Programming, Software and Code

JIT: First Project Challenge

Darbelo merged in a branch that finally gets rid of the old JIT and PIC systems. However one vestige of the JIT system still remains: the NCI frame builder. The NCI frame builder is used to create a call frame for interacting with an arbitrary library function. As I mentioned in my earlier post on Stack Frames, to call a function that follows the standard conventions, we push the arguments onto the system stack, use the call opcode to jump to the subroutine, and then when control flow returns we extract the return value from the appropriate register.

The problem is that the C programming language doesn't offer any facilities for manually constructing a call frame. In pure C, you cannot push an arbitrary value onto the stack, perform a non-local jump to a subroutine label, specify which register a value is stored in, etc. You can accomplish some of this with inlined assembly code, but if you're playing with the stack you run the risk of corrupting your program and crashing your computer. Keep in mind that local variables to a function are typically accessed as an offset from the esp register (on x86 anyway), so pushing things onto the stack will change the value of that register, which in turn will make constant offsets from that location point to different values.

When we are talking about calling arbitrary library functions from Parrot, there are three approaches:
  1. Generate a list of function calling "thunks" from a predefined list of function signatures. You end up with hundreds of such thunks but still can't interact with some functions without adding a signature and recompiling Parrot. Also, all those hundreds of functions need to be loaded into memory when Parrot starts, creating a larger memory footprint and slower startup times.
  2. Create a function in pure assembly that takes a signature string and manually constructs a call frame. In assembly we can interact with the system stack and processor registers directly. There are two problems with this: Portability, because we would need to write a new assembly routine for each combination of platform and assembler. Also, we couldn't cache the results of the generated call frame, every call to the library function would have to manually build the frame again.
  3. Use a JIT solution. The current frame builder uses Parrot's old JIT framework to build the frame code in a block of memory, but only works on x86. A "real" solution here would use a JIT package like LLVM or libJIT to generate these frames. This has the benefit that we can cache the generated thunks. We generate them lazily when we need them and cache them for when we need them again.
Option #3 is probably what we are going to end up with, although being able to sanely fall back to Option#2 when a JIT library isn't available might be a good idea, especially for those rare platforms that aren't supported by our JIT engine.

This in mind, I have two challenges for readers who have some spare time:
  1. Create a proof-of-concept NCI frame builder using a "real" JIT engine. You can pick anything you want (libJIT, LLVM, GNU Lighting, dynASM, nanoJIT, etc). It must be able to take a function pointer, a string representing the call signature, and proper arguments and no other unnecessary state information or metadata. The frame builder should return the compiled thunk from the JIT engine that can be used to call the target function.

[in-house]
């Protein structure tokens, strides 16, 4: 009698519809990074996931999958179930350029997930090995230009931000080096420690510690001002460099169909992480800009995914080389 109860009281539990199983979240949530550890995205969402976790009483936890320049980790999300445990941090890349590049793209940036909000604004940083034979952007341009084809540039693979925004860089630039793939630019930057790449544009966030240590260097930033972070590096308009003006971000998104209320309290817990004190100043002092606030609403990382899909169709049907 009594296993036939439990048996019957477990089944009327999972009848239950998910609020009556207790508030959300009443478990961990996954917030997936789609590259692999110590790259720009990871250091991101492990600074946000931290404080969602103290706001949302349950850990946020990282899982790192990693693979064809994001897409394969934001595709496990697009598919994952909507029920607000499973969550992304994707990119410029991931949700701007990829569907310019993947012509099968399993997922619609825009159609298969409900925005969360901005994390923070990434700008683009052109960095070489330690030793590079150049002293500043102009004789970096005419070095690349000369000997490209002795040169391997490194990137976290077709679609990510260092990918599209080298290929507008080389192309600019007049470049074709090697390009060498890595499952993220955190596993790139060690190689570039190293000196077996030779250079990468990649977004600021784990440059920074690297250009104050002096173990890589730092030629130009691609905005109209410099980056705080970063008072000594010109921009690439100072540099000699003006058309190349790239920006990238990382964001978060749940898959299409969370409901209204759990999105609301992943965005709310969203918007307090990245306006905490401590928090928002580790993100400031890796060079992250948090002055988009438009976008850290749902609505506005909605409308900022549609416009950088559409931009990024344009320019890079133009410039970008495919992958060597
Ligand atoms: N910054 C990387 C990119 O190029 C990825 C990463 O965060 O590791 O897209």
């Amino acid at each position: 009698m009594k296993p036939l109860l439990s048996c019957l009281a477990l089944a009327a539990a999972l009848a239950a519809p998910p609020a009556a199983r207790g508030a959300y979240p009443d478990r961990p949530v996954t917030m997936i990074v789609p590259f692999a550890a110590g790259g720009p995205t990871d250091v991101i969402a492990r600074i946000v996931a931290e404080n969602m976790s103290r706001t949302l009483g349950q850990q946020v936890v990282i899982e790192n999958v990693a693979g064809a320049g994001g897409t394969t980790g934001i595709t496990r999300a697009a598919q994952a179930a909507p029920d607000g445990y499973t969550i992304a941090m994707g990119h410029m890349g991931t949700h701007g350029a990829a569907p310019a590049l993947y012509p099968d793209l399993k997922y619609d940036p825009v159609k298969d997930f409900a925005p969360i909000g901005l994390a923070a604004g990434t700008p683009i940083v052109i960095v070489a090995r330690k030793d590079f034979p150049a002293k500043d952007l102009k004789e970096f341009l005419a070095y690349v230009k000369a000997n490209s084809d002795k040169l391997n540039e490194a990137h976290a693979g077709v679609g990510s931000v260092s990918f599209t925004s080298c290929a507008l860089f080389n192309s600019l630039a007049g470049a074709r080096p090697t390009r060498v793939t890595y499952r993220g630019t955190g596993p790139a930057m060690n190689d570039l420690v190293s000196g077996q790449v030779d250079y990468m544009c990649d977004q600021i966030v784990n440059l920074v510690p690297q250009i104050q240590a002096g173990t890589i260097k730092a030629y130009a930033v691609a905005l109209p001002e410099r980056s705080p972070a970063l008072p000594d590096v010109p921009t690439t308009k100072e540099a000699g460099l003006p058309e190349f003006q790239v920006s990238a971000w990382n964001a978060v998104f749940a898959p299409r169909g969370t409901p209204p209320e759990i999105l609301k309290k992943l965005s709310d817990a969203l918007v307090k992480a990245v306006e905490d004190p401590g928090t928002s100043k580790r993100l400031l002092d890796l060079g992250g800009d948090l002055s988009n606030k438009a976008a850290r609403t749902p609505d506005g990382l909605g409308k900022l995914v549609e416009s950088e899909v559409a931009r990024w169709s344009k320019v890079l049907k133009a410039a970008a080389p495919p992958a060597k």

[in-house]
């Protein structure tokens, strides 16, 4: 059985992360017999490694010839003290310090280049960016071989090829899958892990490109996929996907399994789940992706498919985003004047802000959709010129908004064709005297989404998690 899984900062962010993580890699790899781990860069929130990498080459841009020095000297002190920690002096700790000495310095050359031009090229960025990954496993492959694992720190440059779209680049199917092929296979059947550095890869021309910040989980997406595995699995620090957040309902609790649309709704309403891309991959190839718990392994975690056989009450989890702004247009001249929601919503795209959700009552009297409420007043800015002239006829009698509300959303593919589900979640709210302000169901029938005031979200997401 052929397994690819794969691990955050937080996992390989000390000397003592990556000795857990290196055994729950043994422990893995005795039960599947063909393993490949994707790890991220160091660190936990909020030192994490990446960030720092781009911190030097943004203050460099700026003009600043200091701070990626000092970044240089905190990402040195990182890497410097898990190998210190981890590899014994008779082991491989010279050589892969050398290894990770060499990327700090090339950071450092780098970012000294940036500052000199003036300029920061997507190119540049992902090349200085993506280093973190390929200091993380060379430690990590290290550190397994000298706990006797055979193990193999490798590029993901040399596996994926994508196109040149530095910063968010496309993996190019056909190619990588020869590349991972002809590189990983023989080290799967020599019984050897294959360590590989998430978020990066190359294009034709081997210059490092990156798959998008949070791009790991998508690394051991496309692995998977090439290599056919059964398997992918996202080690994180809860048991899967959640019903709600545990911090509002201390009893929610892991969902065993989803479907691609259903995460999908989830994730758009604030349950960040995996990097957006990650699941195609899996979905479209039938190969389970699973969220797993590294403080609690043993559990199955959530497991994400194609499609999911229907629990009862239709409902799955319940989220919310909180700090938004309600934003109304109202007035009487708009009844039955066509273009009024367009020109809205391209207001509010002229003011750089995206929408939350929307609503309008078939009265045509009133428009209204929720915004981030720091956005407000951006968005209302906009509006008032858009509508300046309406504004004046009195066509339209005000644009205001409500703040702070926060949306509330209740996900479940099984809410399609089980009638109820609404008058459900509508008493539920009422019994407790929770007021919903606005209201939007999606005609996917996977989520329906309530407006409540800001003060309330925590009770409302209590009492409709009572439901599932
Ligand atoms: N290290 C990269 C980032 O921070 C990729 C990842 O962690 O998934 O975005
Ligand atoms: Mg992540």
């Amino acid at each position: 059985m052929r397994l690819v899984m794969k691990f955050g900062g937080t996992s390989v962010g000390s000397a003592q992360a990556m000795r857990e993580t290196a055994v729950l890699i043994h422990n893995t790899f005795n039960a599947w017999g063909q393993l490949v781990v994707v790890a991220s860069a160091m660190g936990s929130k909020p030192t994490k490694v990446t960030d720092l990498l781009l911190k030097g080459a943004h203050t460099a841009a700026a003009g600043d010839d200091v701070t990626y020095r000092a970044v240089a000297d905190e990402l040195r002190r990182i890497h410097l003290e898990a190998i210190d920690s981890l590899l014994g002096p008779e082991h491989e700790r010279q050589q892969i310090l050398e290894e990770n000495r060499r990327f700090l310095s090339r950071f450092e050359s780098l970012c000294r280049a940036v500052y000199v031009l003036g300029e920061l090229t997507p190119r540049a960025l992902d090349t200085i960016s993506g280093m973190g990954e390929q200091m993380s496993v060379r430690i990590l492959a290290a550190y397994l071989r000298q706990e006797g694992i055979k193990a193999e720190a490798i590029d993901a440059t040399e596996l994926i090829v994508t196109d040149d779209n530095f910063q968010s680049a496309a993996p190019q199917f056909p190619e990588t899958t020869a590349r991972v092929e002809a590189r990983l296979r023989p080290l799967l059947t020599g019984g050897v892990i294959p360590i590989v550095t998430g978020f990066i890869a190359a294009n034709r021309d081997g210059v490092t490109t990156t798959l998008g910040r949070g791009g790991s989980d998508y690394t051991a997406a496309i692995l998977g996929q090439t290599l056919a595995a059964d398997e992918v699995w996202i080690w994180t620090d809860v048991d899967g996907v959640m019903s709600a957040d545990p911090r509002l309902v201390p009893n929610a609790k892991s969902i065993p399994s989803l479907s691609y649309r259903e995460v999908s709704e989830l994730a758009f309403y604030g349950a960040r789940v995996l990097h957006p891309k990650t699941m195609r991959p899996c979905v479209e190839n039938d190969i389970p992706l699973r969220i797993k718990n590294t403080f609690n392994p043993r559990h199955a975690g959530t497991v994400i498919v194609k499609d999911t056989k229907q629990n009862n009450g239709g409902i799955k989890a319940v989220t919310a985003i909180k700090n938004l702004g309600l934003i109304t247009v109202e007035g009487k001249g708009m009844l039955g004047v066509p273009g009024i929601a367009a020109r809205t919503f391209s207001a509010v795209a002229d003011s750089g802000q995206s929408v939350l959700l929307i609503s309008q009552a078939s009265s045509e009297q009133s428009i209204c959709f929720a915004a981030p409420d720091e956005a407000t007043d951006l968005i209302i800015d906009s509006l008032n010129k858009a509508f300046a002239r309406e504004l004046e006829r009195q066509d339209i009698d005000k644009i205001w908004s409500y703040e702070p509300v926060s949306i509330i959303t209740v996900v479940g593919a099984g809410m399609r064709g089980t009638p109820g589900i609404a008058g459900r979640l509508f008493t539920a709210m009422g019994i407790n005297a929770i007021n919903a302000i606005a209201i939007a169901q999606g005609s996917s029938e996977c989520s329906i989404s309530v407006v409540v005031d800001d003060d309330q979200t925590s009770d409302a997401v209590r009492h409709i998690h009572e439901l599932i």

2. Create a proof-of-concept NCI function caller using pure assembly or C with inline assembly. Your assembly routine should take a signature string, a function pointer, and a list of arguments, and a pointer to a memory location to hold a return value (if any).
Winning solutions don't need to be integrated into Parrot or use Parrot-style signature strings. Solutions don't need to be large or involved either, just a simple demonstration of the mechanisms needed to call arbitrary functions on your target platform. Bonus points for providing a solution that is related to what Parrot needs, and definite bonus points for targetting an uncommon platform (x86+GCC for instance is very common).

There is no real prize for "winning", but I'll post good submissions here to my blog, publically talk about how awesome you are, and maybe try to get your solution added to Parrot in some way and in some form.



Congratulations! Your readers have submitted and voted for your blog at The Daily Reviewer. We compiled an exclusive list of the Top 100 Perl Blogs, and we are glad to let you know that your blog was included! You can see it at

You can claim your Top 100 Blogs Award here

P.S. This is a one-time notice to let you know your blog was included in one of our Top 100 Blog categories. You might get notices if you are listed in two or more categories.

P.P.S. If for some reason you want your blog removed from our list, just send an email to with the subject line "REMOVE" and the link to your blog in the body of the message.


Angelina Mizaki
Selection Committee President
The Daily Reviewer

Just a quick note to anybody else who is reading this: the award above was not for my blog, it was intended for Planet Parrot instead. The message got dropped here because this post was at the top of the listings for Planet Parrot and I don't think the Top 100 people recognized it as an aggregator.

This entry was originally posted on Blogger and was automatically converted. There may be some broken links and other errors due to the conversion. Please let me know about any serious problems.